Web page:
The flower did not know any of this. All he knew was fear, and decided it was time to return home. There was no wind however. The trees generate the wind and allow it to sail through their boughs to create their words and phrases, but here there were no words and thus no wind. The flower was stuck. He wept for himself, and he wept for the other trees in the lot. He wept for the old man he had missed, although he remembered not his face. He wept for that he would never hear the song of the old man with the banjo again. He wept for the tadpole who would never hear of his story, and would assume the flower had abandoned him. He wept finally for his mother who he loved more than anything else, and for that he would never see her again, even if from afar. He wept loud and long.

After some time weeping a young tree who had not given up hope yet began to pick up the wail. Together they cried, though for much different reasons. Another tree soon joined in, a bit older this time, waking up from a short slumber. More and more trees, young and old, began to pick up the cry. They all had different reasons and different wishes, but all felt equally despaired. After some time the air stirred. More and more the wind picked up. The leaves and boughs shook and shuddered. The trees knew that they were doomed, but after they had woken up word had spread quickly of this small flower that had disturbed their slumber. Together and silently, for most of them had forgotten true language, and could only now speak in emotions, they made a pact. They had enough strength barely to together lift up a mighty breeze. They listened intently to the flower’s cry and picked out what words they could. The wind picked up faster now. The flower looked around and for the first time noticed what was happening. His sobs subsided and gave way to great hope and joy. He was lifted through the air and tossed back the way he came. He assumed, and still does, that the trees had awoken and remained strong and united in this new vigor. They did not. Soon after they sent the flower through the air their strength was sapped and they all together greyed and withered and turned to ash as one. They did, however, create some of the most fertile soil in the region which gave way to a brand new forest stronger than any other which grew on the ruins of the devastated tree farm, wild and free speaking the language of the trees ad infinitum.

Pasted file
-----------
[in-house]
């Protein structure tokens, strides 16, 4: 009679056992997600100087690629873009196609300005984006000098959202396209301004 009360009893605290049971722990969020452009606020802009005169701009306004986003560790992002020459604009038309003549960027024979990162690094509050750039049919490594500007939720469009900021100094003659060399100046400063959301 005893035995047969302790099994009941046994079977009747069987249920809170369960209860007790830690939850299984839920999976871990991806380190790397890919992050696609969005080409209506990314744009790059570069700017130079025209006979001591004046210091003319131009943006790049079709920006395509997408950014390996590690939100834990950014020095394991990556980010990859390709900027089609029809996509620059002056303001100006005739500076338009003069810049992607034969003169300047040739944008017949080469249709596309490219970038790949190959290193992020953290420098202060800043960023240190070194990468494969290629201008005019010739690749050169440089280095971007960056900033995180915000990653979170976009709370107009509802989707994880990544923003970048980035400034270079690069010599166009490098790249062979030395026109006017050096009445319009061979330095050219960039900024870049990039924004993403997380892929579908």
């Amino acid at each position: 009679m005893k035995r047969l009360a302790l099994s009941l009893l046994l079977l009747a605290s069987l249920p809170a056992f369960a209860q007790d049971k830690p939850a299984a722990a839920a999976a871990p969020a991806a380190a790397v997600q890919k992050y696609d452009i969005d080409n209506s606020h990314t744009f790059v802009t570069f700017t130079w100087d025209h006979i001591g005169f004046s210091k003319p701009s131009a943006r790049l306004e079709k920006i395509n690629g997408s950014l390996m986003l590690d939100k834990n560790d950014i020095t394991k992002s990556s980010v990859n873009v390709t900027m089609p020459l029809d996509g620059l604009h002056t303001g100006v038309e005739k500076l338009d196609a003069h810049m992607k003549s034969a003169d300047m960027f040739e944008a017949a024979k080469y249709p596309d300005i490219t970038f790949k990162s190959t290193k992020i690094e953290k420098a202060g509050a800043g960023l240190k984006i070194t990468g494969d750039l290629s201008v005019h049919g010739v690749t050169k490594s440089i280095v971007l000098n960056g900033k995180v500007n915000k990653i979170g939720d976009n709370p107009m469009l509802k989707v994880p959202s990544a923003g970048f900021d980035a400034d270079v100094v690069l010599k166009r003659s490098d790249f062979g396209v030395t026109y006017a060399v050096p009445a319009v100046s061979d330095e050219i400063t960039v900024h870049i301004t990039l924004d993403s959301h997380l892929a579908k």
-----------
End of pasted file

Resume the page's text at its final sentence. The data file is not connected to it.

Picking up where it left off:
The flower looked over the horizon. He was soon over the funeral, and sad as he was for the man again, he was happy to be with the others that were there and glad for them being together. He passed back to the man with a banjo and heard a new tone in his voice. Gone was the triumph and joy, and now here sat only a lonely old man. He was happy for the man’s presence but sad for the lack of others, much as was the man himself. Finally he returned to the tadpole. The tadpole saw the flower drifting by and the flower hovered and told the tadpole everything he had seen and learned. He finally floated back to his mother, who gladly took him back in and he lived in bliss among his brothers and mother to the end of his days.

© 2020 Ethan Jobalia

Author's Note

Ethan Jobalia
Any critiques are helpful!

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Woah! This was a breathtaking story and the emotions were so beautifully conveyed! I personally find it a bit hard to guide the readers through a journey or a narrative primarily through emotions and feelings in writing, but you pulled it off really well!

All the while I was reading through this story, it really reminded me of a Japanese proverb(?) that's of the same essence of this flower's journey, and the proverb is called 'mono no aware'. Mono no Aware essentially means that you're aware of how time passes, the little moments in life moving forward, and the sadness in all of that, thus you tend to appreciate and, in a way, also mourn, those moments, but also look forward to a new present. I'm not sure if I explained that well, but that's my understanding of Mono no Aware, and this story is quite representative of that! :)

I don't have any critiques besides that the paragraphs can feel a bit long at times, but I totally understand if that's your preferred writing style, so no worries! Amazing, amazing work!

Posted 11 Months Ago

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1 Review
Added on October 13, 2020
Last Updated on October 23, 2020
Tags: Man, Banjo, Flower, Funeral, Tree, Tadpole, Moral, Short Story, Sad, Happy, Emotional


Ethan Jobalia
Ethan Jobalia


A new writer just looking to improve my work more..

Chapter 1 Chapter 1

A Chapter by Ethan Jobalia